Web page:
Campaign Trail is our analysis of some of the best and worst new creative efforts from the marketing world. View past columns in the archives here.
In classic Lagunitas fashion, the brand is keeping things weird with a recent campaign for its flagship IPA making its way to cans. A series of over-the-top videos riff on home shopping networks like QVC and highlight a real online store, the IPA Can Shopping Network, where loyal Lagunitas fans can buy branded merchandise.
Goofy products like shuffleboard pucks and plant holders are made out of actual Lagunitas cans, while others are designed to look like the cans themselves, including a gym bag and "giant inflatable flappy thing." By clicking on the case of beer — the featured product in the shop — users are directed to an interactive beer finder map to help them locate where the brew is sold based on their location.
Traffic to the beer finder map is up 60% since the campaign launched in mid-November, while engagement with the creative assets has increased 34%, about seven times higher than the industry average, according to Kelly Murnaghan, CMO of Lagunitas. The brand started as a craft brew in 1993 and was acquired by Heineken in 2017.
Neither IPAs nor canned beer are groundbreaking concepts, per the executive, so a key challenge surrounding the campaign was how to drum up consumer excitement for the packaging upgrade as Lagunitas taps into the distribution opportunity that comes with producing non-glass bottle beverages.
"The Can Shopping Network was just a little self-deprecating campaign — a fun way for us to go completely overboard about all the magical things you can do with cans," Murnaghan told Marketing Dive. "The videos and shop format allowed us to speak in a really overtly funny, sales-y way about the products themselves."
Paid social makes up the majority of the media buys for the campaign because the tactic is targeted and allows Lagunitas to identify brand loyalists versus newcomers while delivering different content based on how aware of the brand someone is, Murnaghan said. A content collaboration with ClickHole, the satirical website by The Onion, launched in late November to complement the digital campaign. To promote that partnership, the duo hosted an event in Lagunitas' Chicago taproom and hid tickets in beer cans around the city.
"We told people through our social channels so they could go and find the stash cans and attend the event that night," Murnaghan said.
The campaign was developed entirely in-house, with media buying help from agency Scenic Figure. Once the concept was crystallized, the team set up to film the video series in Lagunitas' California headquarters. Hosted by the brewmaster Jeremy Marshall, the series stars only employees from the brewery. That strategy of such an internal effort underpins the brand's grassroots style. Featuring employees in creative assets better communicates the brand voice, Murnaghan said.
"Lagunitas is a very homegrown company and we take care of each other. It felt like the most appropriate familial brand voice to hear these stories from employees," she said. "I think it would feel disingenuous to have somebody else represent us in the same way that all the creative came from the internal team."
Tapping employees as brand ambassadors is a growing trend among brands looking to forge deeper connections with consumers. Employee advocacy has a greater impact on purchase decisions than typical influencer marketing campaigns, according to a Sprout Social survey. The brewer's internal team even made many of the products sold in the online store, including the handmade gold clutch constructed from hundreds of can tabs.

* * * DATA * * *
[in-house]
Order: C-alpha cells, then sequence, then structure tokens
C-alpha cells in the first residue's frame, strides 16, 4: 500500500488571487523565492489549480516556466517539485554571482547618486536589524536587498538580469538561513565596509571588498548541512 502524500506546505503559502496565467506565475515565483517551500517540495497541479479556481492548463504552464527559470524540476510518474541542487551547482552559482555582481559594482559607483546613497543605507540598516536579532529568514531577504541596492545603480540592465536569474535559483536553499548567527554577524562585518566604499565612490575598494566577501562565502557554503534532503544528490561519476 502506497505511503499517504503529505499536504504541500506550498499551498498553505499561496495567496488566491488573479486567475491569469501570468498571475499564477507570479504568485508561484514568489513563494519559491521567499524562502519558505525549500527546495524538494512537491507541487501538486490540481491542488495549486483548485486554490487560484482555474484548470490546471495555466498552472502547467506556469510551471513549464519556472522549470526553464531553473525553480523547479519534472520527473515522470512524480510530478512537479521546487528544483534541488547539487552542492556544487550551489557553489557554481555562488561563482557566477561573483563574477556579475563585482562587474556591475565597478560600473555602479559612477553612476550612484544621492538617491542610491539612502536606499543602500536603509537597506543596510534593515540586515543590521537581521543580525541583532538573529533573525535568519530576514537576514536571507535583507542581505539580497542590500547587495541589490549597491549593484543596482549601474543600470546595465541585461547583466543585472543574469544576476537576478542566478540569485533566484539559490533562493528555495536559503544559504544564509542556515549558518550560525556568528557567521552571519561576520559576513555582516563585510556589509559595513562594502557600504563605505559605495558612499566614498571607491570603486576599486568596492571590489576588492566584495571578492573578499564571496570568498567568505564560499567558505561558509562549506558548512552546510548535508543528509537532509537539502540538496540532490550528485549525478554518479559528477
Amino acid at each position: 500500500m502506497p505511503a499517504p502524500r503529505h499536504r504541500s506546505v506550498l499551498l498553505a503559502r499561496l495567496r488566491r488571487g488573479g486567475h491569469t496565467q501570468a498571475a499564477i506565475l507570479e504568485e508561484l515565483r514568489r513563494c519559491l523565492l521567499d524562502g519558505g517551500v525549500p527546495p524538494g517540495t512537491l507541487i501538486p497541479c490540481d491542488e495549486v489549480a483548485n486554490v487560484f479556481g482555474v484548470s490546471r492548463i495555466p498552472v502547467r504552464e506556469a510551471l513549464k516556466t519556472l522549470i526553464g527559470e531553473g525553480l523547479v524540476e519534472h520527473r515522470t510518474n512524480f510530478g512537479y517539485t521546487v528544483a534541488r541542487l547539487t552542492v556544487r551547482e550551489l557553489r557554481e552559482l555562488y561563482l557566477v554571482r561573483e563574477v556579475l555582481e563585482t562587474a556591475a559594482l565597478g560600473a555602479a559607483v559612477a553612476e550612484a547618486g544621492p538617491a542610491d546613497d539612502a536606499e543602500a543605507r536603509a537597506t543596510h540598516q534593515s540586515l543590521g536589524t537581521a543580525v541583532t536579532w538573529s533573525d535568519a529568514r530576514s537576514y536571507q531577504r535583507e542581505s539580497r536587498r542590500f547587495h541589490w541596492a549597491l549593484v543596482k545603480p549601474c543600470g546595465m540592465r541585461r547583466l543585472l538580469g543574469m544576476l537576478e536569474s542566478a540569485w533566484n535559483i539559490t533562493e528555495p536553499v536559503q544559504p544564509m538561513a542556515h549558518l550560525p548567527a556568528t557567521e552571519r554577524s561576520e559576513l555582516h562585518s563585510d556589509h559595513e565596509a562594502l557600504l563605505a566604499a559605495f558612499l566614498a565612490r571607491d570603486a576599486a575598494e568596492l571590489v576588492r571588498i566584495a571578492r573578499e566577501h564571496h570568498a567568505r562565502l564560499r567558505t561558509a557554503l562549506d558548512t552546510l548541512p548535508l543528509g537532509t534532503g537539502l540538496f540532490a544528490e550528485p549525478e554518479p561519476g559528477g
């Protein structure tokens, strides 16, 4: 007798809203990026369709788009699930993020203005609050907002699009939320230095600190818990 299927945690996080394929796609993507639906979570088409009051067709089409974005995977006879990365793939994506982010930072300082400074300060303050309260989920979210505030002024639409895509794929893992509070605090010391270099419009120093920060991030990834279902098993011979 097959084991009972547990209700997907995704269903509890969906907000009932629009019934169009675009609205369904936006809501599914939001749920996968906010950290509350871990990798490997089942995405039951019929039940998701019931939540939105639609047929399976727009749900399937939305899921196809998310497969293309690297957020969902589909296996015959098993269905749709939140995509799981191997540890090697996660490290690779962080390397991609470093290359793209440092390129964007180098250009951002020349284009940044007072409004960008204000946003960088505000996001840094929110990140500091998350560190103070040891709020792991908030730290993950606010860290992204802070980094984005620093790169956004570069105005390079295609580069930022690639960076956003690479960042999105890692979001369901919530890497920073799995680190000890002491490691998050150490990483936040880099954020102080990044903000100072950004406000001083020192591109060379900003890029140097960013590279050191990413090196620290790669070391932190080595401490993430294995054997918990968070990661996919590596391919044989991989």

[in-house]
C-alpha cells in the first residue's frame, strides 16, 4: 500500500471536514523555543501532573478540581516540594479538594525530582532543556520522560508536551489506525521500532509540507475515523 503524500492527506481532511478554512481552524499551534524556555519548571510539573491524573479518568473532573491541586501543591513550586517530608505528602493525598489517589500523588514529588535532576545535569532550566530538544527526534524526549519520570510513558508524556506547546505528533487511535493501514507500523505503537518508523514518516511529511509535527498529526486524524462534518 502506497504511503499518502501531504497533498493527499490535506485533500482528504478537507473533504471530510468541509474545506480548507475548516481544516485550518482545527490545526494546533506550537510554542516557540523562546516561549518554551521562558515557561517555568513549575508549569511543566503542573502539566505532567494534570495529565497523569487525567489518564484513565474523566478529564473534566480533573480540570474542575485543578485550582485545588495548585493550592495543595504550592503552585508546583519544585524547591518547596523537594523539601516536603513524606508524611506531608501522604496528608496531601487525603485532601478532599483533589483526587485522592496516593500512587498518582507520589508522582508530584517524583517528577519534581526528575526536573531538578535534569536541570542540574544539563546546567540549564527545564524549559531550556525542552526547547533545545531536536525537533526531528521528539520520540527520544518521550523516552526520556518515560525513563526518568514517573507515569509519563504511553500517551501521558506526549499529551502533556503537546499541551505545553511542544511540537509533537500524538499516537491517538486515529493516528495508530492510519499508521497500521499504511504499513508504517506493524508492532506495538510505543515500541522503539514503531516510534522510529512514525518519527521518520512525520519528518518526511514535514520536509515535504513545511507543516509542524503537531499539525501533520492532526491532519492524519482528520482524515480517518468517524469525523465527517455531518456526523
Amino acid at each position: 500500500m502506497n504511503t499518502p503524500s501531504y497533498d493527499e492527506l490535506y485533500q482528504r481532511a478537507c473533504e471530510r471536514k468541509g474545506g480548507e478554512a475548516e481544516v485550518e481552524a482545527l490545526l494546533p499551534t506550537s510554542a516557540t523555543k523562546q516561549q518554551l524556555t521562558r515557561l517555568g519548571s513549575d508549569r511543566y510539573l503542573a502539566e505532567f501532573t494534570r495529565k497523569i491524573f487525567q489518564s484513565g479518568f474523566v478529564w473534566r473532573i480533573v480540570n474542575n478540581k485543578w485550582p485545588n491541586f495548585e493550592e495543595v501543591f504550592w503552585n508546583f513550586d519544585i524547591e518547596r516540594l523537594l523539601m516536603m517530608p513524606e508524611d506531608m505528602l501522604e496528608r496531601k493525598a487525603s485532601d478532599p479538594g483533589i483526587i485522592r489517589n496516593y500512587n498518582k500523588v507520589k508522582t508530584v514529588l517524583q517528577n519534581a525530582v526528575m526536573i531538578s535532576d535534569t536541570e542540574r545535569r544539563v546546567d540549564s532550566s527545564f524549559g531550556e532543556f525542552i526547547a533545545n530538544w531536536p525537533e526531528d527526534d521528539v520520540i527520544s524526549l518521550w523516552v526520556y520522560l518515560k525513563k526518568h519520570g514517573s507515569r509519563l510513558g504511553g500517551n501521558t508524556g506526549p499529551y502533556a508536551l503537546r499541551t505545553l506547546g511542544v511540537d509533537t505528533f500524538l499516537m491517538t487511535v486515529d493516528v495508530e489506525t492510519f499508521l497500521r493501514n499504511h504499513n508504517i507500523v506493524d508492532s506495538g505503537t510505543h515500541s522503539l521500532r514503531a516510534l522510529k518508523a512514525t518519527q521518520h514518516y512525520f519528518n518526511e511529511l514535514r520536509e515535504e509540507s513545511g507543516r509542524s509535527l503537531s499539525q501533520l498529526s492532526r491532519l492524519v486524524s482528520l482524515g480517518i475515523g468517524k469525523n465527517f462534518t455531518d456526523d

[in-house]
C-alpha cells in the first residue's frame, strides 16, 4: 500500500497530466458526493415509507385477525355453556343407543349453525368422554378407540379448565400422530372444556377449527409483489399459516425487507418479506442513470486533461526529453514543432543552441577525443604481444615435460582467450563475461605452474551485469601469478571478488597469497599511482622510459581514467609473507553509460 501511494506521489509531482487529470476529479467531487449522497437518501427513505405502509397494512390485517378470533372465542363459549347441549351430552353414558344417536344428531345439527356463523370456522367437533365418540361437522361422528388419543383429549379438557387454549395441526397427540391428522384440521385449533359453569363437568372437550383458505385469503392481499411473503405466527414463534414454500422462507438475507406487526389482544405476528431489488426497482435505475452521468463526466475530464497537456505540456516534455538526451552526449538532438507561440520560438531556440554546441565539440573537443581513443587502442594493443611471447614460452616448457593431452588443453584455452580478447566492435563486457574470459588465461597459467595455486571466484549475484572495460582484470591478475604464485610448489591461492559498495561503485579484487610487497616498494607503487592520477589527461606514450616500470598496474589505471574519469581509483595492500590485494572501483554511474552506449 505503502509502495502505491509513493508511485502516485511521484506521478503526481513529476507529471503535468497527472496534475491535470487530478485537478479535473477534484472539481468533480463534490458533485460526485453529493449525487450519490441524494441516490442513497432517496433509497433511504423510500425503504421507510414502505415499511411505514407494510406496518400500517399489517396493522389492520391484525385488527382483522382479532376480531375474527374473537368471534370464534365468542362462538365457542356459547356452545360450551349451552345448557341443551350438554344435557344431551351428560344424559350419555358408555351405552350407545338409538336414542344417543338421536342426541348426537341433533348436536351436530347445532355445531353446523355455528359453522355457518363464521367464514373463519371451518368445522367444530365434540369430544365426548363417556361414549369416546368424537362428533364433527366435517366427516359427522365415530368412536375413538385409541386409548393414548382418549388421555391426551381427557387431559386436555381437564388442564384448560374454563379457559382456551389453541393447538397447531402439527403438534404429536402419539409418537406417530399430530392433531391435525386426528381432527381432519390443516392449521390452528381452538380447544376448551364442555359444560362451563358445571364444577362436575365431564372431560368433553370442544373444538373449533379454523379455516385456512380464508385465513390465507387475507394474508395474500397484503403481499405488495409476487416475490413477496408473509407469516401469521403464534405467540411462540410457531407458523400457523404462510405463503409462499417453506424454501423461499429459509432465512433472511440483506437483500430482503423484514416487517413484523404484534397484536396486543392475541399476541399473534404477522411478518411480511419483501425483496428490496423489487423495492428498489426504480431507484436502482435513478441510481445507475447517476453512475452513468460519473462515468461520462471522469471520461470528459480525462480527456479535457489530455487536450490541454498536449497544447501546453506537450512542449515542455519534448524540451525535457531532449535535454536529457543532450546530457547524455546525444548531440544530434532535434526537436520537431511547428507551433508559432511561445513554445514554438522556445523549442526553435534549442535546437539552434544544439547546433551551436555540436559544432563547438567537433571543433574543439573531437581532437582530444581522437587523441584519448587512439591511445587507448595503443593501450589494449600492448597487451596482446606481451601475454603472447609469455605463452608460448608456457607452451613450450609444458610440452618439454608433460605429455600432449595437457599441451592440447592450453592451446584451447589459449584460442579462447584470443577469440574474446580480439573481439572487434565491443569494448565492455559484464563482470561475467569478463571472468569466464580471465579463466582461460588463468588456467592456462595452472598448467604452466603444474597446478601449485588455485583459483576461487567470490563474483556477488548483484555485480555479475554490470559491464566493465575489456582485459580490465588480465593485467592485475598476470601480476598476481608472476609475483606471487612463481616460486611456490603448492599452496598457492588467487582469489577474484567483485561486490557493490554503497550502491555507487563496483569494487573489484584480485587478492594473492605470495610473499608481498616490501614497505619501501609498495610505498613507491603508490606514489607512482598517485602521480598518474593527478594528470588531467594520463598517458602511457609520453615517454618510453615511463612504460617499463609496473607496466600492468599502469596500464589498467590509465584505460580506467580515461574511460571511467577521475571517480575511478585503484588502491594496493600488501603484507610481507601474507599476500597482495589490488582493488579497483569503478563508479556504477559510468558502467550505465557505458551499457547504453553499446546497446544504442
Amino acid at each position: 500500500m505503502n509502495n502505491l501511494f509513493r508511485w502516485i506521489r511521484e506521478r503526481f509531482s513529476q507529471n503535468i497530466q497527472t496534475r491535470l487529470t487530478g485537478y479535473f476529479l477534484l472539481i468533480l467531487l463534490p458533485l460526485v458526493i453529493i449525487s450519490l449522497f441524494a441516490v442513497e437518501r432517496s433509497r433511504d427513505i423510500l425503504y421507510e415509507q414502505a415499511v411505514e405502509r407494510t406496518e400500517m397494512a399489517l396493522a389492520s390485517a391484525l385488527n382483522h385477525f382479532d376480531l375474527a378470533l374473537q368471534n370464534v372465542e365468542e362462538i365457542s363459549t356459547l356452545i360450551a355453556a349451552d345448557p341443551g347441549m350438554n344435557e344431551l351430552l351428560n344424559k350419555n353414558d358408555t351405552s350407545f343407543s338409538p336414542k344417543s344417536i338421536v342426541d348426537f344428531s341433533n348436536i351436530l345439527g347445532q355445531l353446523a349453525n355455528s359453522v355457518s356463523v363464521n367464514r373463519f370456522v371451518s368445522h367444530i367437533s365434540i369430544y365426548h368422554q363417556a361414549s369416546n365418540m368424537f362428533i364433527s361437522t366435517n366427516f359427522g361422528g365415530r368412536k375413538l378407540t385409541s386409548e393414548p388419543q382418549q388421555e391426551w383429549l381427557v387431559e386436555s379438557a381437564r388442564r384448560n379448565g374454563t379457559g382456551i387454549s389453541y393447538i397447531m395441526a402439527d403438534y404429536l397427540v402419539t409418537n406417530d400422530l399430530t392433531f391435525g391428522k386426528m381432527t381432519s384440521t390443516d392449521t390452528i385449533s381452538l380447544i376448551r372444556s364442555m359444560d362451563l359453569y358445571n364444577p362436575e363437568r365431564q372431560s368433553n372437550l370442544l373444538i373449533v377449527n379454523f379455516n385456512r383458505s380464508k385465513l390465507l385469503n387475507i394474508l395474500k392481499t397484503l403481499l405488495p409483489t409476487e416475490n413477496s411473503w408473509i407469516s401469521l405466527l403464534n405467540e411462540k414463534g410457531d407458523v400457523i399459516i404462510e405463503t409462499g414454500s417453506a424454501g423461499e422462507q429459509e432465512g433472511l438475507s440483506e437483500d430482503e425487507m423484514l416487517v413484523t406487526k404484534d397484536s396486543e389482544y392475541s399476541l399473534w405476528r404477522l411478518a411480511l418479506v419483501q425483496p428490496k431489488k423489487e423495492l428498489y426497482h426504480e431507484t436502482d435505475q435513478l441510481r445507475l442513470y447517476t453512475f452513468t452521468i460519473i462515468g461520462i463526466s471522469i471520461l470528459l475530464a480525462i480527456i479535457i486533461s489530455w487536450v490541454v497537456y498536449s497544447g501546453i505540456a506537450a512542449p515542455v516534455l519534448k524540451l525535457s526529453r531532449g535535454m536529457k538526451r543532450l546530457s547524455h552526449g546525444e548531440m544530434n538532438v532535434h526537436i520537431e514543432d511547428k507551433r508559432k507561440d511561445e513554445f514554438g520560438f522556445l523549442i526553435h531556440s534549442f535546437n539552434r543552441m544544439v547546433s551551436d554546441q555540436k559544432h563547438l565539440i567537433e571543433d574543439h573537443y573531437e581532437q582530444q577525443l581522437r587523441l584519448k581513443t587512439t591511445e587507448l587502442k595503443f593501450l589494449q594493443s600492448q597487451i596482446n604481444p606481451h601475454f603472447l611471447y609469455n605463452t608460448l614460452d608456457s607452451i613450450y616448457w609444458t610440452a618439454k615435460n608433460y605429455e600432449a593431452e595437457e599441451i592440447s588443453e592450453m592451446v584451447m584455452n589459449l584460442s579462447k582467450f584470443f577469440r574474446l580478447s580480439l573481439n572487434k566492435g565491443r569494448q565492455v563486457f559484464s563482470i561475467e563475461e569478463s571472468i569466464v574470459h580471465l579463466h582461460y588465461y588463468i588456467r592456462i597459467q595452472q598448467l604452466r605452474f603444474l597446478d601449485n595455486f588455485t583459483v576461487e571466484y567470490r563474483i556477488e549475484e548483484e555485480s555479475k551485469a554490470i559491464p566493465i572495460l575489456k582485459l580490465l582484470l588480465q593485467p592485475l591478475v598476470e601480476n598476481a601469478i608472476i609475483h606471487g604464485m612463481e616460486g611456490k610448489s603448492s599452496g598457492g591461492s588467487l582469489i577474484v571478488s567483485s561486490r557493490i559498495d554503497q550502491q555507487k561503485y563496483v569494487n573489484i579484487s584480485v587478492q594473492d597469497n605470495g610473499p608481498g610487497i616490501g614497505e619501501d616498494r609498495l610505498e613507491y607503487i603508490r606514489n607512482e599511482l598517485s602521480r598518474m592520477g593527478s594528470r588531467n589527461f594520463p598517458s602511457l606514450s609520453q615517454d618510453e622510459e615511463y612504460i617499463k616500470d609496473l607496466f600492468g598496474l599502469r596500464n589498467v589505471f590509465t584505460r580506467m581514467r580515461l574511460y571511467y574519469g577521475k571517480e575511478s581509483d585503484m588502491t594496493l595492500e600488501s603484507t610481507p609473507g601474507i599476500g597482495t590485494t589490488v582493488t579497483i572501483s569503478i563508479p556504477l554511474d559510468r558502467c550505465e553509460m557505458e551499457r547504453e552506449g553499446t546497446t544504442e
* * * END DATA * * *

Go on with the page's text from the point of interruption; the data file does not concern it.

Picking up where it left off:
"It has been a team labor of love to make those products," Murnaghan said. "When you buy a funny can product, you'll get a personalized note from our CEO thanking you for being a loyal fan."
Lagunitas' latest campaign promoting its IPAs hitting cans fits into the brewer's easy-going, cheeky creative strategy. It's easy to pinpoint this in ts branding, social media presence and past marketing efforts. The brewer began producing IPAs when it was just starting out. And now, it's brewing edgier products like a cannabis-infused beer only available in California and Colorado.
"I think it would feel disingenuous to have somebody else represent us in the same way that all the creative came from the internal team."
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"I think Lagunitas is really good at brewing up unexpected things. The brand has recruited a consumer set that allows for that ingenuity and thinking, and I think we have a really strong brewing team who is not afraid of taking risks and putting things out in the world that are different and special," Murnaghan said. "As long as we're able to do that, and as long as we're able to support those types of projects, I think we'll continue to stay weird."
The beer brand is readying marketing to support new products that debut next year, most likely with a content strategy where it develops specific assets for loyalists and newcomers to the brand, according to Murnaghan. Since Heineken fully acquired Lagunitas in May 2017, the California brewer has focused on extending its distribution strategy to get products into other countries. Murnaghan said her team plans to place greater attention on globally coordinated campaigns in 2020 to support the expansion. As Lagunitas creeps into other countries where consumers are less familiar with the brew, it will be essential to align marketing efforts that introduce its unique, West Coast-style branding and voice.
"We're all taking on the task of making sure that as the product becomes available in other countries, that people truly understand what the brand means over there," Murnaghan said. "We're focused on growing the Lagunitas brand in the right way for Lagunitas, and not losing any of the unique tonality."
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